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Property Income Manual

HM Revenue & Customs
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Other sums treated like premiums: Sums received for variation or waiver of the terms of a lease


This page is about payments received by a landlord in consideration of terms of a lease being varied or waived. Without special rules, a landlord could impose such terms to avoid tax instead of charging a premium. It does not deal with payments made under the terms of a lease - those are covered in PIM1214.

Tax is charged as if a premium had been paid. A charge may arise even if the lease is for a period of more than 50 years. See below for details.

Payments dealt with in this page are covered by ICTA88/S34 (5) and ITTOIA05/S281. There is a charge if a sum becomes payable to the landlord, other than by way of rent, for variation or waiver of the terms of a lease.

  • The sum payable is taxed as if it were a premium - the taxable amount is treated as if it were rent becoming due when the contract giving rise to the payment is entered into.
  • The term of the lease used in calculating the charge is the period beginning when the variation or waiver starts to take effect and ending when it ceases to take effect. See the notes below on the length of the lease.
  • There may be a charge even if the original lease is for more than 50 years, see example 1 below.

Meaning of “variation” and “waiver”

You should take it that there has been a “variation” of any of the terms of the lease where any term varied continues to appear in an amended form. “Waiver” is the abandonment of a right. The words “waiver of any of the terms of a lease” have been held to mean not only total abandonment of any term by excision from the lease but also abandonment of rights (such as the right of re-entry and to damages) resulting from a breach of a term. See Banning v Wright [1972] 48TC421.

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Surrender of lease

If a lease is surrendered otherwise than under the terms subject to which it was granted, ICTA88/S34 (5) and ITTOIA05/S281 do not normally apply. However, you may find that the sum payable by a tenant when a lease is surrendered also includes an amount in consideration of the waiver of a term of the original lease, such as a repairing covenant. You may then have to make an apportionment of the total consideration between surrender and waiver of terms. You should submit such a case to CTIAA (Technical) if agreement regarding the apportionment cannot be reached.

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Length of the lease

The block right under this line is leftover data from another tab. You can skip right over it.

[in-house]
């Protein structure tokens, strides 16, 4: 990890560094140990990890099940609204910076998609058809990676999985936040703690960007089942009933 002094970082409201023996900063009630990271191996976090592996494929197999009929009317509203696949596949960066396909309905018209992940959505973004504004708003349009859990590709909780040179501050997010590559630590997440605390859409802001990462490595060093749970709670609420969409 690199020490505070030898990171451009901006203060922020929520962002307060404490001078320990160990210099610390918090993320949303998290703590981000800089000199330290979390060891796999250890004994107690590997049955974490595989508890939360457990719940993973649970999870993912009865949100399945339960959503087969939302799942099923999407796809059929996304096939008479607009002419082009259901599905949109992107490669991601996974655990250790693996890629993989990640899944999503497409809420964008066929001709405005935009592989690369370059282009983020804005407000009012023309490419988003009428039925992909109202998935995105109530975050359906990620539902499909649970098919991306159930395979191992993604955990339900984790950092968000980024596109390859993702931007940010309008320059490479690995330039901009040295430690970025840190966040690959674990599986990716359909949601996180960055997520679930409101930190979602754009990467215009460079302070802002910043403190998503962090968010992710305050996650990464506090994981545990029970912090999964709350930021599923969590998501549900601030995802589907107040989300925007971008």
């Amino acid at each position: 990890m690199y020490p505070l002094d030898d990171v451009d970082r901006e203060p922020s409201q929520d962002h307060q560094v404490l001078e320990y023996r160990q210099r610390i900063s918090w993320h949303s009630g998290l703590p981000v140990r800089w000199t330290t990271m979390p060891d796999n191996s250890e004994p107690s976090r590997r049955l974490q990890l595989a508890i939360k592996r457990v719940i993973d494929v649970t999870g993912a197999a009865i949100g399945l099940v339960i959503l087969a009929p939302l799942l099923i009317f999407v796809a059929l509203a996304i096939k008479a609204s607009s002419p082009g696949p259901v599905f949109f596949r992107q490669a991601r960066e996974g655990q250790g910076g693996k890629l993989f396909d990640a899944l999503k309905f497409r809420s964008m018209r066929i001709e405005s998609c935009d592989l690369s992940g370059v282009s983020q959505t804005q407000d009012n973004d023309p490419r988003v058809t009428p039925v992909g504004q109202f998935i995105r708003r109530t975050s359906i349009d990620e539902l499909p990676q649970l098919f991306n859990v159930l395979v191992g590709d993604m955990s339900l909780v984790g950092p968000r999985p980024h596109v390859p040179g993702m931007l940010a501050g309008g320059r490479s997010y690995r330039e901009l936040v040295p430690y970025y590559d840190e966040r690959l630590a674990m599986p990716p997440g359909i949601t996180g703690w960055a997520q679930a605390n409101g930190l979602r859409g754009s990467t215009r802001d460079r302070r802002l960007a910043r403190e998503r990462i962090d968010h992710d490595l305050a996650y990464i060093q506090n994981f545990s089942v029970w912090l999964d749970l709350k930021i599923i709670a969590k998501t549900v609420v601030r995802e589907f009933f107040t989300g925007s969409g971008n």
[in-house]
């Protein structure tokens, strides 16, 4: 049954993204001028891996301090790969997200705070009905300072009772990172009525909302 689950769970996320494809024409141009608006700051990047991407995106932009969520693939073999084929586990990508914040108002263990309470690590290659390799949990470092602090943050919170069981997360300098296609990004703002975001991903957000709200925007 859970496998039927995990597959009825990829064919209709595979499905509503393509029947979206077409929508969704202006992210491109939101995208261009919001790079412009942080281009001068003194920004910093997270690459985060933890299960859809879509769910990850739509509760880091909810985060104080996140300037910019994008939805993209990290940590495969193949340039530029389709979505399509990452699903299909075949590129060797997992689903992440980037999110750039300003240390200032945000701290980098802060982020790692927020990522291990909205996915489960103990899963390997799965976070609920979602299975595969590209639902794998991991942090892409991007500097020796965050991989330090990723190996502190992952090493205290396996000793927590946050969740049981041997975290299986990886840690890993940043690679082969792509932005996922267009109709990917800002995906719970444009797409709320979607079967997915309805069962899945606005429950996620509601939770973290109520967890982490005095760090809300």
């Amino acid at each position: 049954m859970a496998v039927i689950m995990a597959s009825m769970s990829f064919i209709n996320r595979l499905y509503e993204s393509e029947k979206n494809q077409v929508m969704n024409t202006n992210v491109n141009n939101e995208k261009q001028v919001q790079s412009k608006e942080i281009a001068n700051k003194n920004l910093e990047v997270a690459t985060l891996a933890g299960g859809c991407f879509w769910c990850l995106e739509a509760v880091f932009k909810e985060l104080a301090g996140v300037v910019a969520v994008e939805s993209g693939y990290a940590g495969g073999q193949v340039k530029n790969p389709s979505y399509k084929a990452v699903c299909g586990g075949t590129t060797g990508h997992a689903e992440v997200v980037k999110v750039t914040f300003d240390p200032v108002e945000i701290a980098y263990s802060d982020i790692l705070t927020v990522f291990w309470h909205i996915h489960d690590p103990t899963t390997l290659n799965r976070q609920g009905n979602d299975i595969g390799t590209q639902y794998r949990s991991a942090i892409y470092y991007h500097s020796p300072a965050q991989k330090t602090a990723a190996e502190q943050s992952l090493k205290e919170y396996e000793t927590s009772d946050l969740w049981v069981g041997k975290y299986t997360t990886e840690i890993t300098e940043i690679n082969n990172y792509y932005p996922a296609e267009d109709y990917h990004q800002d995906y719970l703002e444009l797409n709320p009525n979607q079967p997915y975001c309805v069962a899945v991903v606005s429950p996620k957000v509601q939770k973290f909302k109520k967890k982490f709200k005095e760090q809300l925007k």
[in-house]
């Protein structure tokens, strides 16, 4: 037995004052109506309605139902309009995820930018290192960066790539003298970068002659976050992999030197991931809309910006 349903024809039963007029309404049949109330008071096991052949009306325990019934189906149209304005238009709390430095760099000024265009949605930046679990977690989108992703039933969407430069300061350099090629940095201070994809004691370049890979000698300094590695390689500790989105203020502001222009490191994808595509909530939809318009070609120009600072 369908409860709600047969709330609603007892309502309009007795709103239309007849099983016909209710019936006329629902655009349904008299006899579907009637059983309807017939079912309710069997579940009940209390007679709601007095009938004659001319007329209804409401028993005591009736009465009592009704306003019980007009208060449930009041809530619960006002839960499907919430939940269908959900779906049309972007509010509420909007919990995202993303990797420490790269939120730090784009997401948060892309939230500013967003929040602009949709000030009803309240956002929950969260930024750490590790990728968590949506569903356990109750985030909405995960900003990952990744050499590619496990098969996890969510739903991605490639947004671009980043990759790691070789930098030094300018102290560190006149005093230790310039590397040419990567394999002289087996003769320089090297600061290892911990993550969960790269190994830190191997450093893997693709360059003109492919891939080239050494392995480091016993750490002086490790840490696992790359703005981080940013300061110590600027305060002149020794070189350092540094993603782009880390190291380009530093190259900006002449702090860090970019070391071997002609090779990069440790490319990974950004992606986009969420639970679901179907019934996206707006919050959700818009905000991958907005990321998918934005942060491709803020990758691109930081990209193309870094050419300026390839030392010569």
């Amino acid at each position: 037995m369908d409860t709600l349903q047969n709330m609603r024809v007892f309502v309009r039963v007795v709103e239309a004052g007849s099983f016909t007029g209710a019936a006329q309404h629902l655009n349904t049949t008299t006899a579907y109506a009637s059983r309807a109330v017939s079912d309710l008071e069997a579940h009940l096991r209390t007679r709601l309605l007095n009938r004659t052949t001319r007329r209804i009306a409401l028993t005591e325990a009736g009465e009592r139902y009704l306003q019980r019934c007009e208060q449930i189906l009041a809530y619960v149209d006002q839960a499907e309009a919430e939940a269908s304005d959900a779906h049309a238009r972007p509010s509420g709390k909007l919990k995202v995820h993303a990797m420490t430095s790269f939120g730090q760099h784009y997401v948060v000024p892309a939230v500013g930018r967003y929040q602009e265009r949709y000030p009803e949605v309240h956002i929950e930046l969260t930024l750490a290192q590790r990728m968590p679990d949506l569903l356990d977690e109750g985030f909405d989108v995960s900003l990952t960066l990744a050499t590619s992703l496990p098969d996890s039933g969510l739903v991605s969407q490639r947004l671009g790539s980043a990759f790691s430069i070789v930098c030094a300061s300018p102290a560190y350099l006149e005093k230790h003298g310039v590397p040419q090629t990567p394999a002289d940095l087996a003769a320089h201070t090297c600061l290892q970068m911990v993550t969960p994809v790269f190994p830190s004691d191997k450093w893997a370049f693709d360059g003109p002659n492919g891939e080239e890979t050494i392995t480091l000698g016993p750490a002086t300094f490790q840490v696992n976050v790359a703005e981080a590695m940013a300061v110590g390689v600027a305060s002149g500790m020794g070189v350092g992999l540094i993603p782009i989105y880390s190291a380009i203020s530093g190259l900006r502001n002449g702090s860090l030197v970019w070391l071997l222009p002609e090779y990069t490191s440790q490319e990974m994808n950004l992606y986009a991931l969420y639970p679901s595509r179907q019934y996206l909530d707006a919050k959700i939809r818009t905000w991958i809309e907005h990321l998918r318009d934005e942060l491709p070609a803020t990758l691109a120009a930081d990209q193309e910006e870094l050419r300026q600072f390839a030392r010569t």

Calculate the length of the lease for this purpose in accordance with ICTA88/S38 as described in PIM1206 - PIM1209. To do this, you may have to consider whether the terms of the lease or other circumstances make it unlikely that it will run its full term. This should be done in the light of the facts known or ascertainable at the time when the contract for the variation or waiver was entered into. A change to the rental terms so that the lease is unlikely to continue beyond, say, three years after the date of the change, means that the premium chargeable under ICTA88/S34 (5) or ITTOIA05/S281 must be treated as one for a lease of three years. see example 2 below.

Example 1

Oliver occupies a shop under a 65-year lease granted in June 1954. He is responsible for all repairs. In June 2004 the landlord agrees to assume responsibility for repairs in consideration of a payment by Oliver of £50,000. There were no accumulated repairs.

The landlord’s liability, in addition to the rent payable under the lease, is calculated as if he were entitled to additional rent of £36,000 in June 2004. This is calculated as if a premium of £50,000 had been received for a 15-year lease (that is the remaining 15 years of the lease for which the repairing covenant is waived).

Deemed premium receivable £50,000
less £50,000 x (15 - 1) / 50 £14,000
Chargeable amount of premium £36,000

Example 2

On 6 April 1996, Philippa took a 21-year lease of office premises at £12,000 per annum, the tenant being responsible for all repairs. On 6 April 2000 her landlord assumed responsibility for outside repairs in consideration of a payment of £10,000, and a condition that the rent was to increase to £18,000 per annum after the seventh year of the lease, Philippa having the option to terminate the lease after the seventh year.

The landlord is treated as if a premium had been received for a three-year lease. We take into account the fact, known at the time of the variation, that the lease is unlikely to continue beyond the seventh year. The calculation is as follows:

Deemed premium receivable £10,000
less £10,000 x (3 - 1) / 50 £ 400
Chargeable amount £ 9,600